What to Know About the Colorado Grocery Store Shooting


Follow our latest coverage of the shooting in Boulder here.

The Boulder police chief said on Tuesday that a 21-year-old man from a Denver suburb had been charged with 10 counts of murder in the shooting on Monday at a grocery store in Boulder, Colo., that left 10 people dead.

The rampage paralyzed parts of Boulder, with law enforcement officers in tactical gear swarming a busy shopping center and at least one other location.

Here is what we know about the rampage.

Around 2:30 p.m., the aisles of a King Soopers grocery store a few miles south of the campus of the University of Colorado became a scene of terror when a gunman began shooting using an assault-style rifle, law enforcement officials said. Shoppers and employees ran for cover, and some said they had escaped through an employee stock area and a loading dock at the back of the store.

Ryan Borowski, a licensed massage therapist who lives on the other side of Boulder, said in an interview that he had stopped to buy a soda, chips and possibly ice cream at the supermarket when the shooting began.

“I just second-thought it and said, ‘No, I don’t need ice cream,’” he said. “That’s when I heard the gunshots.”

About six hours after the shooting, the Boulder police chief, Maris Herold, announced that 10 people had been killed, including a police officer.

“These were people going about their day, doing their food shopping, and their lives were cut abruptly and tragically short by the shooter, who is now in custody,” Michael Dougherty, the Boulder County district attorney, said at a news conference on Monday night.

Chief Herold said on Tuesday that the coroner’s office had identified all the victims and notified their families before 4 a.m.

One of them was Eric Talley, 51, who joined the Boulder Police Department in 2010. He was the first officer to respond to the scene, according to Chief Herold, who credited him, along with officers from across the region, with preventing more people from being killed.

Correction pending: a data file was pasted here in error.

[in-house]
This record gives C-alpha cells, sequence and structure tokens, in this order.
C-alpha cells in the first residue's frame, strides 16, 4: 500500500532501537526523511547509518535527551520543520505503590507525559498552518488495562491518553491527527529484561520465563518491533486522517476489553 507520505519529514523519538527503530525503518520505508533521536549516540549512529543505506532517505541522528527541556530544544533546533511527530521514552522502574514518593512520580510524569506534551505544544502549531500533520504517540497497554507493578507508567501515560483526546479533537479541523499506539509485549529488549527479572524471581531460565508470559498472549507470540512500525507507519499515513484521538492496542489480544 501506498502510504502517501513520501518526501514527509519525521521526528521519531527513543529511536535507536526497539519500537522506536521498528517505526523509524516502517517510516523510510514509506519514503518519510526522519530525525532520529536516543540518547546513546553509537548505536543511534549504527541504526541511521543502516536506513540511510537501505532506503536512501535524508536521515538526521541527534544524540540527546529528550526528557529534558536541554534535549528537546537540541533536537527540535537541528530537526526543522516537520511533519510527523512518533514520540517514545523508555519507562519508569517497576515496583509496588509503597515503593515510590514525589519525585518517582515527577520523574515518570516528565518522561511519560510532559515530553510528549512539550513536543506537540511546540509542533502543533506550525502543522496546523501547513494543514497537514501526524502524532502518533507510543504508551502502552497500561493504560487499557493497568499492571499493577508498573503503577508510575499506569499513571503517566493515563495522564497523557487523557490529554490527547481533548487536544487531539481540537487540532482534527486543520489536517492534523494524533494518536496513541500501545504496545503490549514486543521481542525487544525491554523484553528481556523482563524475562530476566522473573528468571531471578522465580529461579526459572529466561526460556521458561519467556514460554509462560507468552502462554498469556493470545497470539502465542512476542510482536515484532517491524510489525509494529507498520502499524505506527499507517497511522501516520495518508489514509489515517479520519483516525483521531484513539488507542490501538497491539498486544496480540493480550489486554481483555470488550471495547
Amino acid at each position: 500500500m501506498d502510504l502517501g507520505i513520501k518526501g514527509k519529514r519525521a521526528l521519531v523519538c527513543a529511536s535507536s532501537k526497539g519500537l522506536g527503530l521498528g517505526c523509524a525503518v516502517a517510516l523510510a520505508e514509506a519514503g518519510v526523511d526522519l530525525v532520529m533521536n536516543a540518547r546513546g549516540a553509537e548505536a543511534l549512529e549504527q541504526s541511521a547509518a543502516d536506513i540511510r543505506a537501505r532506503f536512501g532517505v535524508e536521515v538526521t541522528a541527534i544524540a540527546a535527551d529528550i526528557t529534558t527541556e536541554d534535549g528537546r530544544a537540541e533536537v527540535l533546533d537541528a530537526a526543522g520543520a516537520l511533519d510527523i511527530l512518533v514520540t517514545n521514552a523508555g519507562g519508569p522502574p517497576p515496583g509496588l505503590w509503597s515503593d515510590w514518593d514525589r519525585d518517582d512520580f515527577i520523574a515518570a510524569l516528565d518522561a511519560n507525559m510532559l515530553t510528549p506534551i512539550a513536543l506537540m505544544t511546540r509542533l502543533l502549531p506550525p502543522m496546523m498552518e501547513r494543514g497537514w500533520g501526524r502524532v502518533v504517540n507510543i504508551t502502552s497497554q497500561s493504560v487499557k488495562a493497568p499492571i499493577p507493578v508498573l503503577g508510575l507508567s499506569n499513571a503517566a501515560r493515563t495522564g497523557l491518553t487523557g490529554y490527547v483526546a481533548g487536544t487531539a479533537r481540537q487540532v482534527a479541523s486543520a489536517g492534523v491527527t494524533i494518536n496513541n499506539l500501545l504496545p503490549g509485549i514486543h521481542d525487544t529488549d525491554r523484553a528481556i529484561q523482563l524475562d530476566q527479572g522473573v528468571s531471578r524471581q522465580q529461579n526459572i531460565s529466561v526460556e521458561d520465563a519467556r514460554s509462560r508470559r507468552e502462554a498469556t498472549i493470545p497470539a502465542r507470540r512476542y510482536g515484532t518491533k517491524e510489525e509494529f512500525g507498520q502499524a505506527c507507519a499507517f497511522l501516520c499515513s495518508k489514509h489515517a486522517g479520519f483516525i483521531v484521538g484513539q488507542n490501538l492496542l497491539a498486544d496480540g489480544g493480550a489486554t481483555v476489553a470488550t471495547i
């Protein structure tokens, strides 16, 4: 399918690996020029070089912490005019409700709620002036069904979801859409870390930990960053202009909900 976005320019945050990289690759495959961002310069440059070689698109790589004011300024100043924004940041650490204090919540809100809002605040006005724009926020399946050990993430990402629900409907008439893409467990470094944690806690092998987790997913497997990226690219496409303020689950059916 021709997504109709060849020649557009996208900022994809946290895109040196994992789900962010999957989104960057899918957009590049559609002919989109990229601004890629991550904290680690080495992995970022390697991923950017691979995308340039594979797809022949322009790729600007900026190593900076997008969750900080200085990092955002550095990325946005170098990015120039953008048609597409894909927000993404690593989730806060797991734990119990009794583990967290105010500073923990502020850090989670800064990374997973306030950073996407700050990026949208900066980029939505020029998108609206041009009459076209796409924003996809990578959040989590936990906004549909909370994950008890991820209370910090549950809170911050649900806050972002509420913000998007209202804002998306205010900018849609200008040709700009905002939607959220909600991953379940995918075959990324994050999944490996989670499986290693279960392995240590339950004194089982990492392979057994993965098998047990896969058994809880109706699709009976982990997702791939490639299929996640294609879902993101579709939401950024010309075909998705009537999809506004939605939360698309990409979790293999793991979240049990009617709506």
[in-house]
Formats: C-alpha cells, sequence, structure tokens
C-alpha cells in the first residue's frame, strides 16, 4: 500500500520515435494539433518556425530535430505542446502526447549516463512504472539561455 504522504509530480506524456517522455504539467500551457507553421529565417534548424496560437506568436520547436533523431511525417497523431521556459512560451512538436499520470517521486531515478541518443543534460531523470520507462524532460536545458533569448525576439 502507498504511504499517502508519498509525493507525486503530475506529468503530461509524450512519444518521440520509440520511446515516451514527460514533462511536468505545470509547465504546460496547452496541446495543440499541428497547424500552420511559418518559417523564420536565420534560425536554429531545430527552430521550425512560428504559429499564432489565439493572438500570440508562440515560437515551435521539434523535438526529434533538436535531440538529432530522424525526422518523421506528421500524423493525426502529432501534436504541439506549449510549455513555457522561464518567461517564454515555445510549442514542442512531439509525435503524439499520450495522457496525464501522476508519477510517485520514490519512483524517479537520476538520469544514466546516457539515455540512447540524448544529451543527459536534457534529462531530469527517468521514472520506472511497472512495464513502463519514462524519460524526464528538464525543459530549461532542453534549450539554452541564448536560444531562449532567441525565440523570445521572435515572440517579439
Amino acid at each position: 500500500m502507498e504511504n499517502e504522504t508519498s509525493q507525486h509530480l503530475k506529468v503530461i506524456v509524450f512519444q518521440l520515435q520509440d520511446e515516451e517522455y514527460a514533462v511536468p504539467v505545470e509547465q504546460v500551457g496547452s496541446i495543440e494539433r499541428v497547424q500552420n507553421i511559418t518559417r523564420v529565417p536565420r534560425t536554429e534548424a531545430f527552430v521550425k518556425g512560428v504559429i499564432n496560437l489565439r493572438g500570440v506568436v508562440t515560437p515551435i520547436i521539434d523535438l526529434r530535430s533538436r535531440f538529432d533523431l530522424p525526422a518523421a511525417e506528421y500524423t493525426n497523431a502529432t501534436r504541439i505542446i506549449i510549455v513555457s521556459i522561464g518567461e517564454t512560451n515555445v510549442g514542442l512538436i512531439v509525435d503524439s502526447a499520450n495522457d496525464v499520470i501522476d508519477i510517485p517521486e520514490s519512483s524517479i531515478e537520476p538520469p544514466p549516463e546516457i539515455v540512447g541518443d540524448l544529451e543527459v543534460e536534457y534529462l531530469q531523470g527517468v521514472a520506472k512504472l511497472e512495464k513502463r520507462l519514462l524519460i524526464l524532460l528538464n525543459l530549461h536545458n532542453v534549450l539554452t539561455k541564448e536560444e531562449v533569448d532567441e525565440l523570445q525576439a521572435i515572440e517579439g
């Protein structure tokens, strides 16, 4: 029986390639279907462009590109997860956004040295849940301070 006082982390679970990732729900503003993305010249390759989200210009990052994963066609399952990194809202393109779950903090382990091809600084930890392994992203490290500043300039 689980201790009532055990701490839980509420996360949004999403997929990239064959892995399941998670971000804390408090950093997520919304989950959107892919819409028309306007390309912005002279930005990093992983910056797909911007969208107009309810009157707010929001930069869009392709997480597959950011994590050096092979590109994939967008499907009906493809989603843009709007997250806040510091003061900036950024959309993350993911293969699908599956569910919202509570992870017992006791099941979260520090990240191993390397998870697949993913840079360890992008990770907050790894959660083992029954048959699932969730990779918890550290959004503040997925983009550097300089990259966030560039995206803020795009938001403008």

The authorities identified the nine additional victims as Denny Stong, 20; Neven Stanisic, 23; Rikki Olds, 25; Tralona Bartkowiak, 49; Suzanne Fountain, 59; Teri Leiker, 51; Kevin Mahoney, 61; Lynn Murray, 62; and Jody Waters, 65.

Chief Herold identified the suspect as Ahmad Al Aliwi Alissa of Arvada, a suburb of Denver about 20 miles from Boulder.

Mr. Dougherty, the district attorney, said he had “lived most of his life in the United States.” Officials said they had two encounters in 2018 with Mr. Alissa — one on a report of third-degree assault, a misdemeanor, and one of criminal mischief. Law enforcement officials said he was known to the F.B.I. because he had ties to someone the bureau was investigating.

Chief Herold said Mr. Alissa had been taken into custody with a leg injury but was in stable condition and was expected to be taken to jail later on Tuesday.

Videos showed a handcuffed man being escorted from the building by officers, shirtless and with his right leg appearing to be covered in blood. The nature of his injuries was not immediately clear.

President Biden has been briefed on the shooting and will be kept apprised of any further developments, the White House press secretary, Jen Psaki, said on Twitter.

At a news conference on Tuesday morning, Gov. Jared Polis of Colorado said his heart ached after the shooting, adding, “The eyes of the nation are on Colorado.”

Representative Lauren Boebert, Republican of Colorado, who made supporting gun owners’ rights a key part of her agenda, said she was praying for “the police, first responders, and those affected by this tragedy.”

Representative Joe Neguse of Colorado said mass shootings could not be the “new normal.”

“In this year of separation due to Covid, of loss and of loneliness, grocery stores like King Soopers have been one of our consistent gathering places, one of the few routine activities that we’ve continued to engage in as Coloradans and as Americans,” Mr. Neguse said. “It’s hard to describe what it means for this safe place to see a horrible tragedy like this unfold.”

Reporting was contributed by Bryan Pietsch, Will Wright, Erik Vance, Shawn Hubler, Neil Vigdor, Azi Paybarah, Nicholas Bogel-Burroughs, Jenny Gross, Richard Pérez-Peña, Stephanie Saul, Allyson Waller and Adam Goldman.


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